Being Goal Oriented in Your Recovery

Being goal Oriented In Recovery

The recovery process has no clear end and lasts a lifetime. While there are ways to define what might be the end of an addiction, and there are plenty of recovery programs with a well-defined beginning and ending, recovery itself – the process of recovering from an addiction – doesn’t strictly have a final end goal besides not succumbing to addiction again, which is a lifelong restriction rather than a goal.

And as it turns out, being goal oriented as we are, restrictions are much harder for humans to stick to, without the proper motivation.


Why Goals Matter

Goals are important for every man and woman, and without them, we would be aimless. Our day-to-day lives are made up of schedules and objectives, with weekly goals and monthly aims, and lifetime dreams. Without goals, we lose sight of not only who we want to be, but who we are as well. Many people define themselves by what they pursue, and it makes them happy to pursue it.

But there’s an additional quality to having a goal that makes being goal oriented so important in drug recovery. And that is our need to keep ourselves focused. Without a task at hand, our mind drifts, and strays, and in early sobriety, it tends to drift and stray into places we don’t want it to. One of the best ways to deal with the incessant cravings and negativity surrounding early recovery is to seek out and pursue sources of happiness and accomplishment – feelings we hold dear and greatly need after a harrowing period of addiction.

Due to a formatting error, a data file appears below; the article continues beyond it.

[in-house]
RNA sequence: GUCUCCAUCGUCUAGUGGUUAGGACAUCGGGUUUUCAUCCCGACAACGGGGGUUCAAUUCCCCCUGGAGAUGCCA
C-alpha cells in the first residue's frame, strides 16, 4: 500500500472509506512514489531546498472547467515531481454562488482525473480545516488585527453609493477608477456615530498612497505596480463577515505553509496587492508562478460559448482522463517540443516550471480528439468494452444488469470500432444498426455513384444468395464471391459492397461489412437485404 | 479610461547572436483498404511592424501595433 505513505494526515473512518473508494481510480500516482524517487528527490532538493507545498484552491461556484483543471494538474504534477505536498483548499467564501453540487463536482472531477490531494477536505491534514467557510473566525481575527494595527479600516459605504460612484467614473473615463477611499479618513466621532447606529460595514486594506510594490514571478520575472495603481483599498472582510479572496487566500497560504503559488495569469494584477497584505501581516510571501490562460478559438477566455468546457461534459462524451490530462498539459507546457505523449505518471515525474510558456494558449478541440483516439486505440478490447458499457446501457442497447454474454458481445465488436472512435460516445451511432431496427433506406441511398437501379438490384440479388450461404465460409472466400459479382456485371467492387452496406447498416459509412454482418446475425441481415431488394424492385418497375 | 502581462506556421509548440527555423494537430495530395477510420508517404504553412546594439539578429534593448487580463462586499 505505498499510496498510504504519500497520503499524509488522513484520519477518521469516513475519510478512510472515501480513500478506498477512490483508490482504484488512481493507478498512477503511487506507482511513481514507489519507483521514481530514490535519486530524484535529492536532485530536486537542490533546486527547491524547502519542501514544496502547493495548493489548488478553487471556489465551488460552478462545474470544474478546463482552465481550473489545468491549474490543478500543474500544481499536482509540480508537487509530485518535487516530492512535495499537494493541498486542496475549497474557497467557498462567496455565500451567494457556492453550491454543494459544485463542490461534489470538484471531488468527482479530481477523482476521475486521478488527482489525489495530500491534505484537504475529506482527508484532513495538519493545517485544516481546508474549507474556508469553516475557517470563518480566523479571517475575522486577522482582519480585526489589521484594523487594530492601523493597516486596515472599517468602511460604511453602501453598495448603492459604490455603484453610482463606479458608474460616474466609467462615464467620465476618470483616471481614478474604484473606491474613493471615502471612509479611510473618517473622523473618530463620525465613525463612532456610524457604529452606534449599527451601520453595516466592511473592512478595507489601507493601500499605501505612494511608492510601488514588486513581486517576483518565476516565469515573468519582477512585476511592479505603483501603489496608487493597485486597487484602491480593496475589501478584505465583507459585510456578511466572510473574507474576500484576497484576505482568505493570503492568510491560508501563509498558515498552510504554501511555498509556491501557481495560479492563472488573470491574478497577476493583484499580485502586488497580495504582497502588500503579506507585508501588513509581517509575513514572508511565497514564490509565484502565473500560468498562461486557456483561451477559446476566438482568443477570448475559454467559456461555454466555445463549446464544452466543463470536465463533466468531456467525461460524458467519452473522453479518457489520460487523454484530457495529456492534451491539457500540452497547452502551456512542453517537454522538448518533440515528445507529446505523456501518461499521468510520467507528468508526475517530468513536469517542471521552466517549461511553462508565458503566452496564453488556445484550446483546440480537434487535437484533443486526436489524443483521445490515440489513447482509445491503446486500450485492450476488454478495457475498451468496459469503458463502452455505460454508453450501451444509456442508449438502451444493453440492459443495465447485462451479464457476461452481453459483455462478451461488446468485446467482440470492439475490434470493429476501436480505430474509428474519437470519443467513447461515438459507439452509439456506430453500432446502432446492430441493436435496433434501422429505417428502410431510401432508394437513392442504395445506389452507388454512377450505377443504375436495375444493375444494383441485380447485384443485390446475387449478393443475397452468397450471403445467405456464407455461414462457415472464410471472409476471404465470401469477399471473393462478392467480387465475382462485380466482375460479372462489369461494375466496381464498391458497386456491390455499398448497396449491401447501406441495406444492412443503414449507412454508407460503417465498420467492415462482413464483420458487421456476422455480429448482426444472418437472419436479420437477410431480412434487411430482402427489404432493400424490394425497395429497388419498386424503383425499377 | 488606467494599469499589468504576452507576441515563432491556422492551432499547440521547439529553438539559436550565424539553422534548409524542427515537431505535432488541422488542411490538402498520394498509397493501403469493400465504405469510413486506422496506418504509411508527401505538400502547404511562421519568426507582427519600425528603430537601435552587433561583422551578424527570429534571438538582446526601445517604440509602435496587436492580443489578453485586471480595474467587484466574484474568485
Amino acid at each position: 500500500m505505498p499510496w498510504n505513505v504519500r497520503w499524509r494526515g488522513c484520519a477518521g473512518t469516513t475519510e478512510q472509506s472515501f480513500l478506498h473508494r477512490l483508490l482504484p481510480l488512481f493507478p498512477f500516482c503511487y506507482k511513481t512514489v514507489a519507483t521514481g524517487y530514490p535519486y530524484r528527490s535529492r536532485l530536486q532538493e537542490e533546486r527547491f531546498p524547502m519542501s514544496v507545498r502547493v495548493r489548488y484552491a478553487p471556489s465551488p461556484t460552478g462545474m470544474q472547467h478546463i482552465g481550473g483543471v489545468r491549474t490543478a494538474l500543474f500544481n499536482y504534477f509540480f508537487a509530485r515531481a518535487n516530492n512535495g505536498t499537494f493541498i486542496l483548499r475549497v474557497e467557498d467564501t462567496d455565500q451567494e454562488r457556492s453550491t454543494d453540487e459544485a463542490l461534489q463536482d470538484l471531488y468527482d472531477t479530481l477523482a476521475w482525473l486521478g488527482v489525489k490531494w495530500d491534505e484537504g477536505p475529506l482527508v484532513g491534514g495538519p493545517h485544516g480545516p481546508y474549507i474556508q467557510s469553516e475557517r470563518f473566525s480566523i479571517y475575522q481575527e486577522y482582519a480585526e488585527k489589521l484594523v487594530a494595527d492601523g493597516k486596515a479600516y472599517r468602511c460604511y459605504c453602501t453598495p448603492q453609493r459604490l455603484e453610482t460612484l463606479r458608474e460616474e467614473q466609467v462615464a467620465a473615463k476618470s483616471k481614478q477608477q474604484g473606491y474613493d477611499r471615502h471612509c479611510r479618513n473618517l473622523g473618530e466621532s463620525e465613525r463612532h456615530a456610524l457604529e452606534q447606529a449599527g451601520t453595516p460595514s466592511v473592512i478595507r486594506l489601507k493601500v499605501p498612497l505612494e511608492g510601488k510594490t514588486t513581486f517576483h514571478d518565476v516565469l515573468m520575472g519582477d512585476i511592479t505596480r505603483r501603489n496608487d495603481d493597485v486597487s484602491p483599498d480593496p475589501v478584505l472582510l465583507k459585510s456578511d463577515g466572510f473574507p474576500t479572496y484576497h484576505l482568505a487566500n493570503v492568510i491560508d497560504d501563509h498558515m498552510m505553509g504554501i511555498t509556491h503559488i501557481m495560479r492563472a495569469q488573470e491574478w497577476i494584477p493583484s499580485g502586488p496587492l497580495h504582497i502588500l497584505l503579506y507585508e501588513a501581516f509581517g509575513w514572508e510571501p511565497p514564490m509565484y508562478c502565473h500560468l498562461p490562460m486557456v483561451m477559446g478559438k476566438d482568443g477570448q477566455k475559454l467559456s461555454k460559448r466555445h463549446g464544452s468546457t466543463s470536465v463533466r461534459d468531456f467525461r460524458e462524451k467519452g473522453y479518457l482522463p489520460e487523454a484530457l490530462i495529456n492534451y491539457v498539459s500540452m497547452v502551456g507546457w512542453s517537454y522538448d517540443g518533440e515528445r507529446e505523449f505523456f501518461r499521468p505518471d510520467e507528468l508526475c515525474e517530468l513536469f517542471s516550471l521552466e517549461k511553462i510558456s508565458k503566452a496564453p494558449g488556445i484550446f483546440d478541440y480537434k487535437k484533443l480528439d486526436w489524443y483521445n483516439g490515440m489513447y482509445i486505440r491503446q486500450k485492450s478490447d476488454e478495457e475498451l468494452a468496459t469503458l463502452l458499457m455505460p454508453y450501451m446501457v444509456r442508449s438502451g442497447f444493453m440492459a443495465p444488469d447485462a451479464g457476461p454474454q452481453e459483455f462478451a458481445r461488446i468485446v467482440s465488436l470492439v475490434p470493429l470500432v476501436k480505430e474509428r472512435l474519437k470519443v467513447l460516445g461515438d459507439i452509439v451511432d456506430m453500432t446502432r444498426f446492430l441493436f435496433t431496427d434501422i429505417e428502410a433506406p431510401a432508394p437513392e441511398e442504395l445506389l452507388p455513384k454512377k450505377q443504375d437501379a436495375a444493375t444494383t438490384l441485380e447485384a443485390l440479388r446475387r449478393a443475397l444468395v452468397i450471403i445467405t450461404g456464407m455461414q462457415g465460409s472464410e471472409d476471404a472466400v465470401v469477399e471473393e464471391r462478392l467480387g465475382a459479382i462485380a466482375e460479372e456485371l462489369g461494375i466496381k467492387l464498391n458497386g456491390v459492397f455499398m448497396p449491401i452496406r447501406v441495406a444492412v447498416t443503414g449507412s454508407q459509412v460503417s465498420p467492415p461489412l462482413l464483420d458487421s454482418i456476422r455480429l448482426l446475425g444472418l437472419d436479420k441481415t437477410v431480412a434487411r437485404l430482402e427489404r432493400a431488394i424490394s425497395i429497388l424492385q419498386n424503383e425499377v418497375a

Many addicts feel guilt and shame for what they did, and struggle with a self-esteem that is most likely at an all-time low when they first decide to seek out help. Goals are not just there to give us something to aim for, but they’re there to give us a sense of pride once we’ve overcome them. We take pause after accomplishing a goal to relish and celebrate, before moving on.